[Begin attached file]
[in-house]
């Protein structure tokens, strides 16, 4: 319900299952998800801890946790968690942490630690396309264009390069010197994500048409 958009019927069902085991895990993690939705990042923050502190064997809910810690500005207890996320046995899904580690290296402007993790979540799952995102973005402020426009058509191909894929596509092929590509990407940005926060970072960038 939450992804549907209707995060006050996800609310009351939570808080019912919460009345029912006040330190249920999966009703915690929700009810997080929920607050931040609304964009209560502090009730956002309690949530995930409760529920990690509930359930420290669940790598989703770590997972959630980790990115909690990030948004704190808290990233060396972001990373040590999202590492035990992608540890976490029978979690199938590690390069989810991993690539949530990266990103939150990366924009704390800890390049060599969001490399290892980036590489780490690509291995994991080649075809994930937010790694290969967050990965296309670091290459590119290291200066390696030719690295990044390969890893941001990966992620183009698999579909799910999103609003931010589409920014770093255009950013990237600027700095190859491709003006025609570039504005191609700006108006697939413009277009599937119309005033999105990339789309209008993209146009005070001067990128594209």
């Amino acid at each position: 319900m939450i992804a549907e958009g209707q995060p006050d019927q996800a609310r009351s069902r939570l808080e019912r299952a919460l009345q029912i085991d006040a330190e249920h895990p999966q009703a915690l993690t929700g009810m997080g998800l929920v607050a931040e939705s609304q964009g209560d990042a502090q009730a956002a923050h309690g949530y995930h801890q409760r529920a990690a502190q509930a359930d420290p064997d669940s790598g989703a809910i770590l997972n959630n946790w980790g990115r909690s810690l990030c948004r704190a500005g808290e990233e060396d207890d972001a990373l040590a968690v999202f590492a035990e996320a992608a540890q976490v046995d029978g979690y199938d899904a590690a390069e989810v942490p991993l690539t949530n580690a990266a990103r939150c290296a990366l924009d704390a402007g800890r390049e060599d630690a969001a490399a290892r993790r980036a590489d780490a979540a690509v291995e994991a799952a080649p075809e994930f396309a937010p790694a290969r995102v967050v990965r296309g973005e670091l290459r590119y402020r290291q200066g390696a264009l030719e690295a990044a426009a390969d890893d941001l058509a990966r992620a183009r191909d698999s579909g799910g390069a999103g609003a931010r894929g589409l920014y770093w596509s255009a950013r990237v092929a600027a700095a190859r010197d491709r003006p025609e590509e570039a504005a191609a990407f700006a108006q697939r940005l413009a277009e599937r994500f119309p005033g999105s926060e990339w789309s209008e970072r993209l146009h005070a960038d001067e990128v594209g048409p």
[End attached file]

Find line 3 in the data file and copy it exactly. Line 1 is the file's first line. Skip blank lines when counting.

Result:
């Amino acid at each position: 319900m939450i992804a549907e958009g209707q995060p006050d019927q996800a609310r009351s069902r939570l808080e019912r299952a919460l009345q029912i085991d006040a330190e249920h895990p999966q009703a915690l993690t929700g009810m997080g998800l929920v607050a931040e939705s609304q964009g209560d990042a502090q009730a956002a923050h309690g949530y995930h801890q409760r529920a990690a502190q509930a359930d420290p064997d669940s790598g989703a809910i770590l997972n959630n946790w980790g990115r909690s810690l990030c948004r704190a500005g808290e990233e060396d207890d972001a990373l040590a968690v999202f590492a035990e996320a992608a540890q976490v046995d029978g979690y199938d899904a590690a390069e989810v942490p991993l690539t949530n580690a990266a990103r939150c290296a990366l924009d704390a402007g800890r390049e060599d630690a969001a490399a290892r993790r980036a590489d780490a979540a690509v291995e994991a799952a080649p075809e994930f396309a937010p790694a290969r995102v967050v990965r296309g973005e670091l290459r590119y402020r290291q200066g390696a264009l030719e690295a990044a426009a390969d890893d941001l058509a990966r992620a183009r191909d698999s579909g799910g390069a999103g609003a931010r894929g589409l920014y770093w596509s255009a950013r990237v092929a600027a700095a190859r010197d491709r003006p025609e590509e570039a504005a191609a990407f700006a108006q697939r940005l413009a277009e599937r994500f119309p005033g999105s926060e990339w789309s209008e970072r993209l146009h005070a960038d001067e990128v594209g048409p």